For Response to Inquiries
Thursday, January 29, 1998
NCI Press Office
Vice President Gore Announces Historic Cancer Initiative
- A historic $4.7 billion increase in spending in cancer research at the National Institutes of Health (NIH), a 65 percent increase over the next five years; and
- A groundbreaking initiative mat explicitly provides coverage of cancer clinical trials for Medicare beneficiaries.
More than 40 percent of Americans will be diagnosed with cancer during their lifetime and
more than 20 percent will die from it. While scientists have made important strides in cancer,
particularly in childhood cancers, experts believe that we are at the cusp of important new
breakthroughs in the war against cancer that merit or justify a much greater investment in
research that could lead to help better diagnose, prevent, treat, and potentially cure cancer.
Less than 3 percent of cancer patients participate in clinical trials. Americans over the
age of 65 make up half of all cancer patients, and are 10 times more likely to get cancer
than younger Americans. Many scientists believe that higher participation in clinical trials
could lead to faster development of therapies for more of those in need, as it often takes
between three and five years to enroll enough participants in a cancer clinical trial to make the
results scientifically legitimate and statistically meaningful. Furthermore, older Americans
frequently cannot participate in cutting edge cancer clinical trials because Medicare does not pay
for such treatments until they are established as standard therapies.
Historic Increases in Cancer Research at the National Institutes of Health. The Vice
President announced a 65 percent increase in funding for cancer research at the NIH over the
next five years. This is part of the President's proposal for an unprecedented $1.15 billion
increase at the NIH in FY l999 and a nearly 50 percent increase over the next five years.
- Unprecedented new investment of $4.7 billion in cancer research over five years.
In 1999 alone, the Administration is proposing a 10 percent increase in cancer research by 2003, the NIH will spend $4.8 billion on cancer research. A significant and new increase in research has great potential to improve early detection and diagnoses of cancer; speed the discovery and development of new cancer drugs and devices; dramatically increase adult participation in clinical trials; and provide all cancer patients and their care givers with easy access to the latest information on treating their disease.
- Investment will support cancer research throughout the NIH. Almost 90 percent of the cancer research money will be supported at the National Cancer Institute, but the initiative will also involve new and enhanced activities in at least 12 other Institutes of the NIH, such as the Human Genome Project.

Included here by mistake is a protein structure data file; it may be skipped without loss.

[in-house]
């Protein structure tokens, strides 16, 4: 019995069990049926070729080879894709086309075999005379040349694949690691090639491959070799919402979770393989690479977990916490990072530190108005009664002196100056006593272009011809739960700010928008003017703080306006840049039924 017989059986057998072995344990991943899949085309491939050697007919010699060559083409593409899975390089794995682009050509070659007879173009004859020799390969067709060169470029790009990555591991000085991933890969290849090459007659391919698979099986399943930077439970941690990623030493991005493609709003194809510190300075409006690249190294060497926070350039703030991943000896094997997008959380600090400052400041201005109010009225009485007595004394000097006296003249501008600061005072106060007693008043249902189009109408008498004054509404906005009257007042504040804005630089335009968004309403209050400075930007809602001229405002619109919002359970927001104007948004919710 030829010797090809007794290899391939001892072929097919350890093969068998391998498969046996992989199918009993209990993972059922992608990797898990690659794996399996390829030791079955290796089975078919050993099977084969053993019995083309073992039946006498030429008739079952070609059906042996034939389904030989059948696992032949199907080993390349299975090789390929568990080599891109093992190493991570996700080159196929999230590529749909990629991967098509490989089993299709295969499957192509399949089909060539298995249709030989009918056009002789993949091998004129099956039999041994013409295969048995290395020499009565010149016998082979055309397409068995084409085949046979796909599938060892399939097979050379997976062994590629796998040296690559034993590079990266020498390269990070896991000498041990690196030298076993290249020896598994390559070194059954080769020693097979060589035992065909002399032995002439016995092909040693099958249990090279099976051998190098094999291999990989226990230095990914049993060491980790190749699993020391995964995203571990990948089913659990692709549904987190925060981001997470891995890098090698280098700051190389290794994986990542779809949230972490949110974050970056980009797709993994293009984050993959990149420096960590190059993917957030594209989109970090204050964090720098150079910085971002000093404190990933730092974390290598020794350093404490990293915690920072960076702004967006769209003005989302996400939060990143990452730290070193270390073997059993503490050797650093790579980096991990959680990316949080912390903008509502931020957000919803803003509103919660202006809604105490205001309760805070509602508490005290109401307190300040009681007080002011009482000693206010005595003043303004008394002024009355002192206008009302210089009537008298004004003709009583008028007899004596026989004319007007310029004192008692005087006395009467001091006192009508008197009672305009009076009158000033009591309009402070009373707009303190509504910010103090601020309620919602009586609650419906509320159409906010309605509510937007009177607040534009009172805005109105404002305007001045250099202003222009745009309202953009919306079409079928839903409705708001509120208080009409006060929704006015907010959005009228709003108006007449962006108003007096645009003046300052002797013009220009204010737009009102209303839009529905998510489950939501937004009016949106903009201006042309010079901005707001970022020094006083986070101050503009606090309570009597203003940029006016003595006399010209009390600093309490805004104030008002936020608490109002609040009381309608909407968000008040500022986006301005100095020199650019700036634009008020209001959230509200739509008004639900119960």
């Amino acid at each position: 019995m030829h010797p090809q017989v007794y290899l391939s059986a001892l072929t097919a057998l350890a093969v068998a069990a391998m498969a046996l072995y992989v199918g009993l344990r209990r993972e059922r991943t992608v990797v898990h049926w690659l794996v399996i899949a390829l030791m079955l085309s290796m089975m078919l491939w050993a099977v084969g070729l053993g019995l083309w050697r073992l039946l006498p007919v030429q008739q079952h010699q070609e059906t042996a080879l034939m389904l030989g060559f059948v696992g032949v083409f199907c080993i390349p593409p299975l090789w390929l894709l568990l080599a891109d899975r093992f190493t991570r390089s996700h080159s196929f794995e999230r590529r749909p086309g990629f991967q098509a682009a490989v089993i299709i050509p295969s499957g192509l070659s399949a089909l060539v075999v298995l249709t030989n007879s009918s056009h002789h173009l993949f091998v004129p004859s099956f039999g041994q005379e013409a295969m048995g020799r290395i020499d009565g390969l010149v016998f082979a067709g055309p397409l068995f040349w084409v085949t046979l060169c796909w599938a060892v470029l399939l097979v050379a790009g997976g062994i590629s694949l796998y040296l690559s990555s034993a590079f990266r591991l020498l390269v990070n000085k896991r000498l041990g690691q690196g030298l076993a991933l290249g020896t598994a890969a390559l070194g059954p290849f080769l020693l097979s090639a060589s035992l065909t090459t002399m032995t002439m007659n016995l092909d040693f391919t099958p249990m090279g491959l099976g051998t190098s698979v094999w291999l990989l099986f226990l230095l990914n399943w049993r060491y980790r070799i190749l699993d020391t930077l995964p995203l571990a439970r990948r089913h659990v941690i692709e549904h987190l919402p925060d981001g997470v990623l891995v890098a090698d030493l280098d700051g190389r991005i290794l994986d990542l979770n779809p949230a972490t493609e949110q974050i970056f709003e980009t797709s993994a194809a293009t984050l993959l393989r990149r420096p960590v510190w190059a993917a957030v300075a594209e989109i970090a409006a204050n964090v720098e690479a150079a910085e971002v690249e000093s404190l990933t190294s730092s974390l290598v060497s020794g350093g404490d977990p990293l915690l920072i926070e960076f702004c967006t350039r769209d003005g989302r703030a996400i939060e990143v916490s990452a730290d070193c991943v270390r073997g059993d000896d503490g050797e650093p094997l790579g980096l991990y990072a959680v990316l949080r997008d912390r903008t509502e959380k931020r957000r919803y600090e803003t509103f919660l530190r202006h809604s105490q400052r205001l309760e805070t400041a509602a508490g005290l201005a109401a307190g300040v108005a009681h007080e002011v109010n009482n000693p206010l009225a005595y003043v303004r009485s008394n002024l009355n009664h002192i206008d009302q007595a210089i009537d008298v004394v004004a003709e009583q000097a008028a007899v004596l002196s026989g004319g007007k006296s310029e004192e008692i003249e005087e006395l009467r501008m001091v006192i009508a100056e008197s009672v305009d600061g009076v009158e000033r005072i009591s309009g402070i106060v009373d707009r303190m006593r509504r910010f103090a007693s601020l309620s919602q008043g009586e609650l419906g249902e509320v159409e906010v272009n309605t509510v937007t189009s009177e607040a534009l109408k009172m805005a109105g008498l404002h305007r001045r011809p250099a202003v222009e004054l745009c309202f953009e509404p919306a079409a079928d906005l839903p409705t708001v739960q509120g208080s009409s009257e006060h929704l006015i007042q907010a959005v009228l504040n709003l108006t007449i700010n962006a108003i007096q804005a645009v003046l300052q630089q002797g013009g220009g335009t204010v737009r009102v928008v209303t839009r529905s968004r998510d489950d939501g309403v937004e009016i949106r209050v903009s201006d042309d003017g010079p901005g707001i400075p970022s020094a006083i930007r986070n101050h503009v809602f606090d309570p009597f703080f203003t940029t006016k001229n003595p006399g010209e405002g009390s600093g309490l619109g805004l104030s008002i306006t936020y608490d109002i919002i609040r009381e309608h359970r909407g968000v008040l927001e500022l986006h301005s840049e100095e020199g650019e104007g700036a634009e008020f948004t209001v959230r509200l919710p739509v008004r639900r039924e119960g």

Coverage of Cancer Clinical Trials for Medicare Beneficiaries. The Vice President also
announced that, for the first time, Medicare beneficiaries would be able to have the patient
care costs associated with cancer clinical trials explicitly covered through a new demonstration.
This would give Medicare beneficiaries access to cutting-edge treatments and encourage higher
participation in clinical trials.
- Gives Medicare beneficiaries access to cancer clinical trials. The Administration's proposal would establish a three-year demonstration program for Medicare beneficiaries, to cover the patient care costs for those who participate in certain federally-sponsored cancer clinical trials. The proposal is based on NIH-sponsored clinical trials but will allow for determination of the eligibility of an alternative set of trials by the Secretary of Health and Human Services within the same funding constraints, with the advice of the Institute of Medicine's National Cancer Policy Board. The President's budget would establish a three-year demonstration program, specifically for Medicare beneficiaries, to cover the patient care costs for those who participate in NIH sponsored cancer clinical trials.
- Administered through HCFA for Medicare beneficiaries, but has no impact on the Medicare Trust Fund. The demonstration would be administered by the Health Care Financing Administration, which administers Medicare, but would be funded by $750 million in receipts from tobacco legislation. It would therefore have no effect the financial condition on the Medica: Trust Fund. The proposal includes a review and evaluation of the demonstration by the Secretary of Health and Human Services, in consultation with the Institute of Medicine's National Cancer Policy Board, to consider whether to extend and/or expand the demonstration, no later than 30 months after enactment.
- Builds on the bipartisan legislation in the Congress. Senator Mack and Senator Rockefeller and Representative Nancy Johnson have taking leadership in this area by proposing similar legislation that would provide cancer clinical trial coverage for Medicare beneficiaries. The Administration looks forward to working closely with these leaders, as well as other Members of Congress, on this important issue.